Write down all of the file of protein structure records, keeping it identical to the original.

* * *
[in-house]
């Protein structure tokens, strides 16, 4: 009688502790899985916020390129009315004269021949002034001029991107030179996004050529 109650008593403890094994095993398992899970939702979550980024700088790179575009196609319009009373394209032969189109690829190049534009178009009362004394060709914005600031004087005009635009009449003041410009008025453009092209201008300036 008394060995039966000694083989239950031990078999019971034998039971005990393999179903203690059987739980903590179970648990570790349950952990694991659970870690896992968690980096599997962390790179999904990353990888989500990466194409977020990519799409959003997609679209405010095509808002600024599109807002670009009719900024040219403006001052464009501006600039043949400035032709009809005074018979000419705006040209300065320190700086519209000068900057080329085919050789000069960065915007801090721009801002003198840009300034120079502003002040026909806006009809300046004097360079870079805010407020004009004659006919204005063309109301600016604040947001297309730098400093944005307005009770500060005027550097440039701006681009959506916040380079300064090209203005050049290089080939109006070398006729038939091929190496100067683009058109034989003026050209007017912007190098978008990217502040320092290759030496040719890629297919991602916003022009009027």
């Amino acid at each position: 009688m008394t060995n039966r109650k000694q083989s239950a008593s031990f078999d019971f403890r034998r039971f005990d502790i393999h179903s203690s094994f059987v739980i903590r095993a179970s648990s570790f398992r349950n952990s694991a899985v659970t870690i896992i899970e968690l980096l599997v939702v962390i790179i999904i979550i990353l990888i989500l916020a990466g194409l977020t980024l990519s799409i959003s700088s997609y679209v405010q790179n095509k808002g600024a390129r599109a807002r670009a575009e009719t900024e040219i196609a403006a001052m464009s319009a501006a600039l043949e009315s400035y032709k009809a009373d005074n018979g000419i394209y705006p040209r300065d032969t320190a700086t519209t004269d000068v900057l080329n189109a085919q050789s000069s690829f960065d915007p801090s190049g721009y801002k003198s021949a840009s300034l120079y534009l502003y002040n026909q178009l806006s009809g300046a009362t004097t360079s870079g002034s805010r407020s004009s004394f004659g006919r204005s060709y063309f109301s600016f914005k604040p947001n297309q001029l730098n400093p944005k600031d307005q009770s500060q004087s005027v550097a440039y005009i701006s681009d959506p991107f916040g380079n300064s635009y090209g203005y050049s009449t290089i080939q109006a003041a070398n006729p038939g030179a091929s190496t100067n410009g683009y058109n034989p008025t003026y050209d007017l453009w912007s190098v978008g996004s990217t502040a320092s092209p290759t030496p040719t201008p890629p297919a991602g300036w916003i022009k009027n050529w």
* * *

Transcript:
[in-house]
């Protein structure tokens, strides 16, 4: 009688502790899985916020390129009315004269021949002034001029991107030179996004050529 109650008593403890094994095993398992899970939702979550980024700088790179575009196609319009009373394209032969189109690829190049534009178009009362004394060709914005600031004087005009635009009449003041410009008025453009092209201008300036 008394060995039966000694083989239950031990078999019971034998039971005990393999179903203690059987739980903590179970648990570790349950952990694991659970870690896992968690980096599997962390790179999904990353990888989500990466194409977020990519799409959003997609679209405010095509808002600024599109807002670009009719900024040219403006001052464009501006600039043949400035032709009809005074018979000419705006040209300065320190700086519209000068900057080329085919050789000069960065915007801090721009801002003198840009300034120079502003002040026909806006009809300046004097360079870079805010407020004009004659006919204005063309109301600016604040947001297309730098400093944005307005009770500060005027550097440039701006681009959506916040380079300064090209203005050049290089080939109006070398006729038939091929190496100067683009058109034989003026050209007017912007190098978008990217502040320092290759030496040719890629297919991602916003022009009027």
């Amino acid at each position: 009688m008394t060995n039966r109650k000694q083989s239950a008593s031990f078999d019971f403890r034998r039971f005990d502790i393999h179903s203690s094994f059987v739980i903590r095993a179970s648990s570790f398992r349950n952990s694991a899985v659970t870690i896992i899970e968690l980096l599997v939702v962390i790179i999904i979550i990353l990888i989500l916020a990466g194409l977020t980024l990519s799409i959003s700088s997609y679209v405010q790179n095509k808002g600024a390129r599109a807002r670009a575009e009719t900024e040219i196609a403006a001052m464009s319009a501006a600039l043949e009315s400035y032709k009809a009373d005074n018979g000419i394209y705006p040209r300065d032969t320190a700086t519209t004269d000068v900057l080329n189109a085919q050789s000069s690829f960065d915007p801090s190049g721009y801002k003198s021949a840009s300034l120079y534009l502003y002040n026909q178009l806006s009809g300046a009362t004097t360079s870079g002034s805010r407020s004009s004394f004659g006919r204005s060709y063309f109301s600016f914005k604040p947001n297309q001029l730098n400093p944005k600031d307005q009770s500060q004087s005027v550097a440039y005009i701006s681009d959506p991107f916040g380079n300064s635009y090209g203005y050049s009449t290089i080939q109006a003041a070398n006729p038939g030179a091929s190496t100067n410009g683009y058109n034989p008025t003026y050209d007017l453009w912007s190098v978008g996004s990217t502040a320092s092209p290759t030496p040719t201008p890629p297919a991602g300036w916003i022009k009027n050529w």